You’ve Been FROBbed
We still await details of what the Spanish bailout is. So far the market has decided to take a negative view on how effective it will be. That may turn out to be the correct view, but many of the headlines seemed to ignore what few details we do have.
This is a decent presentation on what FROB has done so far and what it is set up to do.
It isn’t set up to buy assets from banks at over-inflated prices. It is set up to take large, direct equity stakes in banks (or possibly through “CoCos”. If FROB is getting €100 billion of cash that is largely going to be invested as common equity or CoCos at reasonable valuations, that is actually a big deal. If the rest of the money is to absorb losses for banks that are being unwound in an effort to protect bondholders, that too has some value.
We don’t know yet what the FROB will do with its proceeds, but many of yesterday’s headlines seemed to assume the worst and totally ignored the possibility that the FROB will actually do what it says it does. There was some hype that the FROB would be negative for bank credits. If FROB makes equity or CoCo investments that is positive for the credit of those banks.
The discussion of ESM has been equally negative. One story will point out that ESM is not yet ratified and might never be. The next story points out that ESM is senior. We do not yet know where FROB will get the money. For now it would have to be EFSF and assuming ESM is ratified it would then come from there.
What it does to the creditworthiness of Spain remains to be seen. A lot depends on what FROB does with the money. If it squanders it, then it will be negative. If FROB, being guided by the IMF makes good, tough decisions, then the Kingdom of Spain may not be called on its guarantee and the overall situation in Spain could improve. Again, we are short on details, but so far, the market has decided to assume the worst.
The devil will be in the details, but so far the market has decided the details will be hell. If the EU really has had a change of attitude, the details have plenty of potential to surprise to the upside.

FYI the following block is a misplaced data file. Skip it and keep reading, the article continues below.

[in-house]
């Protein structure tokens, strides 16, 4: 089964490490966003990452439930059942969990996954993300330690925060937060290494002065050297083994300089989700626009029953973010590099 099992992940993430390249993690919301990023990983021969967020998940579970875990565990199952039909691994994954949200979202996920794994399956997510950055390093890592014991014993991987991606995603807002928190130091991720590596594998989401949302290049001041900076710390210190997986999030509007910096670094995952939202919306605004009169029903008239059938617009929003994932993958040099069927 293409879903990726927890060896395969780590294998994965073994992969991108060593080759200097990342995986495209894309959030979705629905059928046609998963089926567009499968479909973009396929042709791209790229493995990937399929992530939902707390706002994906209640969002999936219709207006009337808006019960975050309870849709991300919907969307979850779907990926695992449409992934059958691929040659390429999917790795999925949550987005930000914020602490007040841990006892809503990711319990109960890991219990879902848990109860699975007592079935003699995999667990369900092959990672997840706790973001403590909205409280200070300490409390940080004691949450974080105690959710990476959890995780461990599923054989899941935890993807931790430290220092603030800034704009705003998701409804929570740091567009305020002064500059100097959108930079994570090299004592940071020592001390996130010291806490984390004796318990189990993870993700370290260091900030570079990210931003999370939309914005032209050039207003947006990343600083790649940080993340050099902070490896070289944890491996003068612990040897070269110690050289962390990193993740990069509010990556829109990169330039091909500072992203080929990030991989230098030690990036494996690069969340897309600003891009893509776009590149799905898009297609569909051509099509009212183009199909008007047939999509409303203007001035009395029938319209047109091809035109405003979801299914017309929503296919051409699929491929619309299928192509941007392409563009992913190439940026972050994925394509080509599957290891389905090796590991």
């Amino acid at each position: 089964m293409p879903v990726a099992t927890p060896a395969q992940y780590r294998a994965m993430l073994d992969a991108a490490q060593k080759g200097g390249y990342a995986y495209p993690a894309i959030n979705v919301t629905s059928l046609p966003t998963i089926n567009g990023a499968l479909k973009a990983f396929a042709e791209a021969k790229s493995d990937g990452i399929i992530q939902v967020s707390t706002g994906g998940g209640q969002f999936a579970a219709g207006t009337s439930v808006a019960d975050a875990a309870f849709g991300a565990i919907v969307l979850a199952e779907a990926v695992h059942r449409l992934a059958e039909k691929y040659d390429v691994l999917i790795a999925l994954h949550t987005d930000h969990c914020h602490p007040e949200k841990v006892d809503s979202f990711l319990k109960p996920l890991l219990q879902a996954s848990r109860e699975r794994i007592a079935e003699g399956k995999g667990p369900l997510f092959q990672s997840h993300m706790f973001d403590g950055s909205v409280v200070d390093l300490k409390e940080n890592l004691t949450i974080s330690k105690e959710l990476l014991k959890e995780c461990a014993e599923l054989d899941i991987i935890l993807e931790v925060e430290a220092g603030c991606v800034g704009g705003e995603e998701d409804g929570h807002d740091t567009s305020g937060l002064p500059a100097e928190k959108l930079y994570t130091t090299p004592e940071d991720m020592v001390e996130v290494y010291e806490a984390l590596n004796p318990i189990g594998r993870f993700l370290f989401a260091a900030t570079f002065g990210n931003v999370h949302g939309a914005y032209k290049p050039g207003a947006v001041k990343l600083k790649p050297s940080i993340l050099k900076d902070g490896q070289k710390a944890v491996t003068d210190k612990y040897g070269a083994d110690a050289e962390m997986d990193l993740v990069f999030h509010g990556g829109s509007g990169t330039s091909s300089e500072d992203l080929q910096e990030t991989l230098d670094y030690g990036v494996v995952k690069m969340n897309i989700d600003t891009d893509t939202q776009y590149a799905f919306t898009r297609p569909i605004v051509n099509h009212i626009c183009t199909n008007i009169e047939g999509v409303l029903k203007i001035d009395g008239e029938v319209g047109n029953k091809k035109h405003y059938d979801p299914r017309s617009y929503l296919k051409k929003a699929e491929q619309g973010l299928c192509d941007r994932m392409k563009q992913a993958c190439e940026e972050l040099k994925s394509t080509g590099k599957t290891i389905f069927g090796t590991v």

One and Done?
This remains the key question. If this Spanish plan is all Europe plans to do, then we will sell off again, regardless of the details. Right now, selling the news, is also betting heavily that Europe is on hold.
We are watching Spanish and Italian bond yields rise across the board. The moves remain big and scary. Without a doubt seeing 10 year yields at 6.62% and 5.98% is concerning. The big question here is will the ECB or EFSF step in and start buying in the secondary market? If the EU is prepared to do more to stop the crisis from deepening, that would be an obvious next step.
Greek elections are also of concern to the markets. That is a risk coming into the weekend and is unlikely to have any resolution until next week. It is likely that a party that demands a new deal will be part of any new government. A month ago, the EU seemed certain to say no to renegotiation. That is far less certain now. If the attempt to use FROB was not a sign of a change in attitude in the EU about how to respond to the crisis, then nothing has changed and a Grexit is possible which would be devastating for all the economies of Europe. It seems far too easy, and cost effective, for the EU to relent and keep Greece happy for now.
We have another day with relatively little economic news, so the markets will largely once again focus on headlines out of Europe. It should make for another choppy day. The longer the EU goes without providing details or announcing any new initiatives, the more likely the sell-off is to accelerate.